Curator: Innis H. Shoemaker, The Audrey and William H. Helfand Senior Curator of Prints, Drawings and Photographs
Location: Dorrance Galleries, first floor Press Images
- Arshile Gorky: A Retrospective
October 2009 – December 2009
The first comprehensive retrospective to be devoted to Gorky in nearly three decades, the exhibition will present around 180 paintings, drawings, sculptures and prints reflecting the full scope of the artist’s prolific career. Drawn from public and private collections throughout the United States and Europe, the retrospective will reveal the evolution of Gorky’s unique visual vocabulary and mature painting style. Organized by the Philadelphia Museum of Art and will be accompanied by a major publication, it will travel to London and Los Angeles following its debut in Philadelphia. Catalogue: A fully illustrated catalogue, published by the Philadelphia Museum of Art in conjunction with Yale University Press, will accompany the exhibition. Essays by scholars including Harry Cooper, Robert Storr, Michael R. Taylor, and Kim Theriault will build upon new biographical details about the artist’s Armenian background and heritage that have emerged in recent years, while also exploring Gorky’s creative thinking, his unique experimentation, and his extraordinary command of themes and techniques. The publication will also contain a comprehensive chronology of the artist’s life, as well as a complete bibliography.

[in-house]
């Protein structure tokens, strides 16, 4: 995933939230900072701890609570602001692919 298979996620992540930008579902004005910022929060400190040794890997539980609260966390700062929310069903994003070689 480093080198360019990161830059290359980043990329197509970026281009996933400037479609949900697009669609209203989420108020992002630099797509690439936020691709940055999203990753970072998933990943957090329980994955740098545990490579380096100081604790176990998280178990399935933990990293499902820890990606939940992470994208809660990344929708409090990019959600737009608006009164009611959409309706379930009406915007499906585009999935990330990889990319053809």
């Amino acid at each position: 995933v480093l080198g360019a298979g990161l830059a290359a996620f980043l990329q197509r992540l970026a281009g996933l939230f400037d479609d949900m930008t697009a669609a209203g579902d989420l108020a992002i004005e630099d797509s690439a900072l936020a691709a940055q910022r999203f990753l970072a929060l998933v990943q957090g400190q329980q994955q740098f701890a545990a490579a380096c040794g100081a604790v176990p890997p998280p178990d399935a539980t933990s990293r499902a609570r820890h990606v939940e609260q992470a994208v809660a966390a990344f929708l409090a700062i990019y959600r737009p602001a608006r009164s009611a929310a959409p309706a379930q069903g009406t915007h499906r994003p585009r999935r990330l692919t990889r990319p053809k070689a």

Organizer: Philadelphia Museum of Art
Curator: Michael R. Taylor, the Muriel and Philip Berman Curator of Modern Art
Location: Dorrance Galleries, first floor
Itinerary: Philadelphia Museum of Art: October 2009 – December 2009.
Tate Modern, London: Spring 2010.
Los Angeles County Museum of Art: Summer 2010.